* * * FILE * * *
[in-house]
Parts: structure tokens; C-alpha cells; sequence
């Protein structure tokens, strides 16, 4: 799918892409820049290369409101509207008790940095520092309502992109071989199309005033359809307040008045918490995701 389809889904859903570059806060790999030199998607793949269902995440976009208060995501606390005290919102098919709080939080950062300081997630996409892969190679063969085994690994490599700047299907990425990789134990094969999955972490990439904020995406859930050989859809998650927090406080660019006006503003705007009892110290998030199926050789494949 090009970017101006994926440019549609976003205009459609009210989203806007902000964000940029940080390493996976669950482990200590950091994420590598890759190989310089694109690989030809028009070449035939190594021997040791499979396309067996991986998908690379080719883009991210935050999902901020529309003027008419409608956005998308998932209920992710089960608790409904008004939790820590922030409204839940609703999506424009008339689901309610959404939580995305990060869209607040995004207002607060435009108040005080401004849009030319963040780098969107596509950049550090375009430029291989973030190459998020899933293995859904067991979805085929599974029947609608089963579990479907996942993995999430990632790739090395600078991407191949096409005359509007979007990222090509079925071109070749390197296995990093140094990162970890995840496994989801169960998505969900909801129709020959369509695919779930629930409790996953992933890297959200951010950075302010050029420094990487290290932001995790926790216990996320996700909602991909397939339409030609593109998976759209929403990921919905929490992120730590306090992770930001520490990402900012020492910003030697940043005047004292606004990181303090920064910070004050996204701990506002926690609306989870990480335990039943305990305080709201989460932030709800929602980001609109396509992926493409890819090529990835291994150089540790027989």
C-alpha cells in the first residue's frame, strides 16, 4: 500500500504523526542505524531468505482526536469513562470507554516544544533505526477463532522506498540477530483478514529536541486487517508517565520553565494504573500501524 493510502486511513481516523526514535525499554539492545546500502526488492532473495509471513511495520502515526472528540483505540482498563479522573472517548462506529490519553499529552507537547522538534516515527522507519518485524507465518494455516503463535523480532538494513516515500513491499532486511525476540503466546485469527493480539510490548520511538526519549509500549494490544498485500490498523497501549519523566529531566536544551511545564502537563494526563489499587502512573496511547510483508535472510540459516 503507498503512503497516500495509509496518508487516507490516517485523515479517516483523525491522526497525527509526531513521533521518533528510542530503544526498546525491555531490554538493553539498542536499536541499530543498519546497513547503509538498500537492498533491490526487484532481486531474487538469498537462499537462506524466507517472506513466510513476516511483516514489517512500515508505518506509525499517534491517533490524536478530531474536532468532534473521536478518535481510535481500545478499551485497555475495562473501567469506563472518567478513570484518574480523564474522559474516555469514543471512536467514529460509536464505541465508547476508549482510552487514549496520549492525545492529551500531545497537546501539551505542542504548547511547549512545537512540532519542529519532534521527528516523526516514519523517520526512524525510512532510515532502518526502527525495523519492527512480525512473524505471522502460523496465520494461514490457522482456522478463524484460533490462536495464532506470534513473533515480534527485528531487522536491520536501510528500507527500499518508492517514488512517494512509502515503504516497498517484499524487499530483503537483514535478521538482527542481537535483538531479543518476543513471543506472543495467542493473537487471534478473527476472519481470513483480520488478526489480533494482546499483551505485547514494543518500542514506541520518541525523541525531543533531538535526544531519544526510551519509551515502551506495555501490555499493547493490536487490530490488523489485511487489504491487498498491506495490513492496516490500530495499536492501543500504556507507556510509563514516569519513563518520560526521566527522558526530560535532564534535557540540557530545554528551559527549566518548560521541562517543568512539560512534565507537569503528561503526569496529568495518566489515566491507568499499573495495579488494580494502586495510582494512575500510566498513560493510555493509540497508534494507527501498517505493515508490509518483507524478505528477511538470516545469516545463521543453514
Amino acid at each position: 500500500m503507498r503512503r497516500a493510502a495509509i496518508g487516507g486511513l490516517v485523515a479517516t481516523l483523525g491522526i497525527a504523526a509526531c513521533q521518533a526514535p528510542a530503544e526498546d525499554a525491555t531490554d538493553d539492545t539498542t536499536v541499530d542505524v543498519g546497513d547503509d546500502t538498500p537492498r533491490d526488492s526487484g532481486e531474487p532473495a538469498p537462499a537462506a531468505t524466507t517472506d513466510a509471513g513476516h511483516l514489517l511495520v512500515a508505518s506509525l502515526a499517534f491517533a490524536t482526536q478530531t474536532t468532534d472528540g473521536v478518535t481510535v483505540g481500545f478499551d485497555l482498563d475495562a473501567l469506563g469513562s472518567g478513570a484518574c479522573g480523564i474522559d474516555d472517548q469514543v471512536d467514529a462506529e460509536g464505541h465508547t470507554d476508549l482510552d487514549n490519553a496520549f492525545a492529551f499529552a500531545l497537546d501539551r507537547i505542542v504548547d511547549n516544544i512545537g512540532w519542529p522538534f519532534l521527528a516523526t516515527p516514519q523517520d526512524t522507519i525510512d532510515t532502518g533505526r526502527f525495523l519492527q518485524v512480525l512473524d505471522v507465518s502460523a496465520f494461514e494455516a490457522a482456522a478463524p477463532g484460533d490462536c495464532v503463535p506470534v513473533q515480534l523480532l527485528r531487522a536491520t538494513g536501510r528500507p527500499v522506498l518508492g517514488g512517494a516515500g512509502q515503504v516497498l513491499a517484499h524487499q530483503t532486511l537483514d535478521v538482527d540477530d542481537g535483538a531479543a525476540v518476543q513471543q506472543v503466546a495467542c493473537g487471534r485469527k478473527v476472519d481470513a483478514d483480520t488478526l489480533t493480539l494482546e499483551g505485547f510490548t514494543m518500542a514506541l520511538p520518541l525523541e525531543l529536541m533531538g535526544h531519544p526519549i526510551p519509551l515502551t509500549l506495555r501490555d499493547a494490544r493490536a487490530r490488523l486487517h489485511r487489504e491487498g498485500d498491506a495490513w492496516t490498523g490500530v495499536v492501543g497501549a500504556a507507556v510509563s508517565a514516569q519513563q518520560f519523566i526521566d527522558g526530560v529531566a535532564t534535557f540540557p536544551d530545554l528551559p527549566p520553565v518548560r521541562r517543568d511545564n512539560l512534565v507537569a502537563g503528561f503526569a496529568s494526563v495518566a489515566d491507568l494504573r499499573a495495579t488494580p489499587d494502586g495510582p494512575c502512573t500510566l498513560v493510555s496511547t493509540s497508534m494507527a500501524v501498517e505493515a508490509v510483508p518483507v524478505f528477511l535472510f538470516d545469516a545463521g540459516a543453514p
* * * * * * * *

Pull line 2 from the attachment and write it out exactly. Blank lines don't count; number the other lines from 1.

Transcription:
Parts: structure tokens; C-alpha cells; sequence